is a local medicinal plant commonly known as chikrassy in Bangladesh, India, China, and other South Asian countries. The leaves, bark, and seeds are vastly used as herbal medicine for fever and diarrhea, and its leaves essential oils are used for
[...] Read more.
is a local medicinal plant commonly known as chikrassy in Bangladesh, India, China, and other South Asian countries. The leaves, bark, and seeds are vastly used as herbal medicine for fever and diarrhea, and its leaves essential oils are used for antimicrobial purposes. In this study, we discuss the neuropsychiatric properties of C. velutina
leaves through several animal models, quantitative and qualitative phytochemical analysis, and computational approaches. Neuropsychiatric effects were performed in rodents on the methanolic extract of C. velutina
leaves (MECVL). Antidepressant, anxiolytic, and sedative effects experimented through these rodent models were used such as the force swimming test (FST), tail suspension test (TST), hole board test (HBT), elevated plus maze test (EPMT), light/dark box test (LDBT), open field test (OFT), and hole cross test (HCT). In these rodent models, 200 and 400 mg/kg doses were used which exhibited a significant result in the force swimming and tail suspension test (p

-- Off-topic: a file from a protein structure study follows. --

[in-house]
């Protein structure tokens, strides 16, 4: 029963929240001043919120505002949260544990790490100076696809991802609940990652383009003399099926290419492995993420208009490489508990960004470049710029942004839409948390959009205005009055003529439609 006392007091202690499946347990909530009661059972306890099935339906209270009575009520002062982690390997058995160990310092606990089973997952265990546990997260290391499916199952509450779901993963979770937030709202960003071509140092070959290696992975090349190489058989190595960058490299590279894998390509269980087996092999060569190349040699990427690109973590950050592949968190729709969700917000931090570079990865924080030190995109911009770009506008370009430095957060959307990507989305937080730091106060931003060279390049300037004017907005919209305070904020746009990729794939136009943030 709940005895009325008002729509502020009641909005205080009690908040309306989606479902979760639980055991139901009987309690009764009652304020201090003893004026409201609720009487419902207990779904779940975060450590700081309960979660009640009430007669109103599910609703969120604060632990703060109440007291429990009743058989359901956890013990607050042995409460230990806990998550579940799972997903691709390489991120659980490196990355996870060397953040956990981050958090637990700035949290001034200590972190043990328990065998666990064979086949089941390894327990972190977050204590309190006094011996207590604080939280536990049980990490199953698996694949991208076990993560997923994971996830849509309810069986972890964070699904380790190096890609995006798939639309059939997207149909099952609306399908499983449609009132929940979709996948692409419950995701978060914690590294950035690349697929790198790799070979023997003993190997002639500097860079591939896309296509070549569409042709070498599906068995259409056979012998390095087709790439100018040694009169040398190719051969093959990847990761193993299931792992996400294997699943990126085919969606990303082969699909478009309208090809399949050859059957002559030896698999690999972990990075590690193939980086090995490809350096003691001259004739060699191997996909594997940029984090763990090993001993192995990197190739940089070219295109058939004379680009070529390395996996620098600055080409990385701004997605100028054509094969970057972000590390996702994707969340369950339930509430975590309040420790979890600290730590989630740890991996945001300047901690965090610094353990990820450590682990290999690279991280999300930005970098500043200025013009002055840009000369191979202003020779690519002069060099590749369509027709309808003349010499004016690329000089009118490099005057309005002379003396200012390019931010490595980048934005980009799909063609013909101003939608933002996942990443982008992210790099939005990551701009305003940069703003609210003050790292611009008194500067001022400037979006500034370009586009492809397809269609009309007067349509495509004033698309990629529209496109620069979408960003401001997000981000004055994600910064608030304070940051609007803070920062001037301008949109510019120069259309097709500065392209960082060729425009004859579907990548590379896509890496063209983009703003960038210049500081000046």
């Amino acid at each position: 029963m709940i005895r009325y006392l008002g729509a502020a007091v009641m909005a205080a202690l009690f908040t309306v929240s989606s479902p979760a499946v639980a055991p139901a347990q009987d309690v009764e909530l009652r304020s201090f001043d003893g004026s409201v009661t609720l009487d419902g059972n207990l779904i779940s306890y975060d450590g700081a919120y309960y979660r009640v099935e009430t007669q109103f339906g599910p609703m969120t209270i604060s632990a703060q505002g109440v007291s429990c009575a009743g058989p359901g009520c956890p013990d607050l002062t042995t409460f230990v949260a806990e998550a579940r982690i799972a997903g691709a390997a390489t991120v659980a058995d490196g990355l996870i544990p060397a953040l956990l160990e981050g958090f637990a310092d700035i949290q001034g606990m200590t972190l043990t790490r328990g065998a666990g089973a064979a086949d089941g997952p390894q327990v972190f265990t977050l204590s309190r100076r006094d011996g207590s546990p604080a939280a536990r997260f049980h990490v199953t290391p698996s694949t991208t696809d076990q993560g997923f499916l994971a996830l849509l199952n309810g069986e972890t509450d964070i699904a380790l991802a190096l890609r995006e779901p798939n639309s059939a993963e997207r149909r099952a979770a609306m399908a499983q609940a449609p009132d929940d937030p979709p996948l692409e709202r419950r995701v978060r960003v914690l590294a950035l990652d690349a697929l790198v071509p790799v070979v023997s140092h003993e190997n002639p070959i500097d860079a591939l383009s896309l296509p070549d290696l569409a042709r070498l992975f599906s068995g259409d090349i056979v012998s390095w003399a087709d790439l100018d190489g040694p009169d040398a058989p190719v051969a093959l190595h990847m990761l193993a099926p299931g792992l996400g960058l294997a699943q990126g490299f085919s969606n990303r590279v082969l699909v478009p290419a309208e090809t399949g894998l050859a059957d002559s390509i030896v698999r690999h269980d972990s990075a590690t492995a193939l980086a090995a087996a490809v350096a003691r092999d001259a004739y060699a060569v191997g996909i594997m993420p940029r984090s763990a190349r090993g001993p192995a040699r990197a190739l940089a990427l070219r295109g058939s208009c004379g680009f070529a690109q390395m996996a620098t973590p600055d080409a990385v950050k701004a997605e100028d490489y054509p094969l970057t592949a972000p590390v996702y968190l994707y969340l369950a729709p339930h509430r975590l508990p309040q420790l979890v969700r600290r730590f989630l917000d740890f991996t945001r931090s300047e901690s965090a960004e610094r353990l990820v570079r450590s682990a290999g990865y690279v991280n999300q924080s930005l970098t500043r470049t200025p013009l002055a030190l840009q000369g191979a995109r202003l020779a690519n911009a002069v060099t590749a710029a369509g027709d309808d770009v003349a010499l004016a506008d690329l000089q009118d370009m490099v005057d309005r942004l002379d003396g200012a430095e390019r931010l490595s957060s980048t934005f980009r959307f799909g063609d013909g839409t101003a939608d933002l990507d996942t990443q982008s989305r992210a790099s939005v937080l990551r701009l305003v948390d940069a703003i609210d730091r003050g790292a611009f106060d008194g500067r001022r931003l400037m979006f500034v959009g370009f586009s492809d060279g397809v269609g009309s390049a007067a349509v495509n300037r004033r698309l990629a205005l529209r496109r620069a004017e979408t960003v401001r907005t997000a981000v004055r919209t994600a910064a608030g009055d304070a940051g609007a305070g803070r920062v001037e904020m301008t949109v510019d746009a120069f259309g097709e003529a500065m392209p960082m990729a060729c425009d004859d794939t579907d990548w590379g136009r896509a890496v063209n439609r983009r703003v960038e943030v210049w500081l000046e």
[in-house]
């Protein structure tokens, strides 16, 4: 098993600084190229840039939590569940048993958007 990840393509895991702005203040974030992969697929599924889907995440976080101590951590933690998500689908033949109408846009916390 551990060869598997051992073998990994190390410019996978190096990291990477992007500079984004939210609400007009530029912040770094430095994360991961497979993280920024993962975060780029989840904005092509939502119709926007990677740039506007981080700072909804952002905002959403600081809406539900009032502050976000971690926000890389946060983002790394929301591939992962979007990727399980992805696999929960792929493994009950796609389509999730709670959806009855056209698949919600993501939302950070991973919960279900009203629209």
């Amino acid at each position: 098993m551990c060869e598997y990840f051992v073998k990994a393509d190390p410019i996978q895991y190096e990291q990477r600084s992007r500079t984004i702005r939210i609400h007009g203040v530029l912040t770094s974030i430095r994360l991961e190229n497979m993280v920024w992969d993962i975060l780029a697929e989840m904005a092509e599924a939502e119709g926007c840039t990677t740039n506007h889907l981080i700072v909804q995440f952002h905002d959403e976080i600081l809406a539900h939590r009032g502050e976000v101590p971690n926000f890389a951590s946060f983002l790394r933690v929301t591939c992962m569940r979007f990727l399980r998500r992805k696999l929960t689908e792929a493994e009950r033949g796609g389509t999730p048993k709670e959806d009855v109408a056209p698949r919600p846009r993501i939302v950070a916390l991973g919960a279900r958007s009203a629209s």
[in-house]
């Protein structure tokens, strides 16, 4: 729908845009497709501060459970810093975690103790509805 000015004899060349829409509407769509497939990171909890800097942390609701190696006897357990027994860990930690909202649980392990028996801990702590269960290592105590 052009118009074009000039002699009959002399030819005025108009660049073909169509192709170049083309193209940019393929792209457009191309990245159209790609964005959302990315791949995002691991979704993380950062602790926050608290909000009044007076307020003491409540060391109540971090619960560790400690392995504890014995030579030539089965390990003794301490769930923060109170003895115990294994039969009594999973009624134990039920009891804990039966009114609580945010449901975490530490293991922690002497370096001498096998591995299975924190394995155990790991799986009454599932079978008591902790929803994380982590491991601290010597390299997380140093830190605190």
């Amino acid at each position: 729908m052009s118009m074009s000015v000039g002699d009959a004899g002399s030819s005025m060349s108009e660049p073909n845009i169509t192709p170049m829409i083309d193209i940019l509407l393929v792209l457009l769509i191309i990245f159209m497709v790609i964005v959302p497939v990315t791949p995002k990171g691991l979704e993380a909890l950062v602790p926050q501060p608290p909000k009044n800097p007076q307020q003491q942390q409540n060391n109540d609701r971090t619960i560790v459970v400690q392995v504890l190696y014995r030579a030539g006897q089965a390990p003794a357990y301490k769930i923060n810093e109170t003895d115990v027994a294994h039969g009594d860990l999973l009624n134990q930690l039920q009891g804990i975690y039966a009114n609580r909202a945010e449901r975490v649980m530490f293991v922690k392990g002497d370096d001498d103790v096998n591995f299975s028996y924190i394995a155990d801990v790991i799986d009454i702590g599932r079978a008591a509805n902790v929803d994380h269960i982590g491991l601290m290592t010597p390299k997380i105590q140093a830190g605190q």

< 0.001) for the antidepressant effect. In the anxiolytic study, the results were significant in the hole board, elevated plus maze, and light/dark box test (p
< 0.001) for doses of 200 and 400 mg/kg. The result was also significant in the open field and hole cross test (p
< 0.001) for sedative action in the sake of similar doses. Moreover, qualitative and quantitative studies were also performed through phytochemical screening and GC-MS analysis, and fifty-seven phytochemical compounds were found. These compounds were analyzed for pharmacokinetics properties using the SwissADME tool and from them, thirty-five compounds were considered for the molecular docking analysis. These phytoconstituents were docking against the human serotonin receptor, potassium channel receptor, and crystal structure of human beta-receptor, where eight of the compounds showed a good binding affinity towards the respective receptors considered to the reference standard drugs. After all of these analyses, it can be said that the secondary metabolite of C. velutina
leaves (MECVL) could be a good source for inhibiting the neuropsychiatric disorders which were found on animal models as well as in computational studies.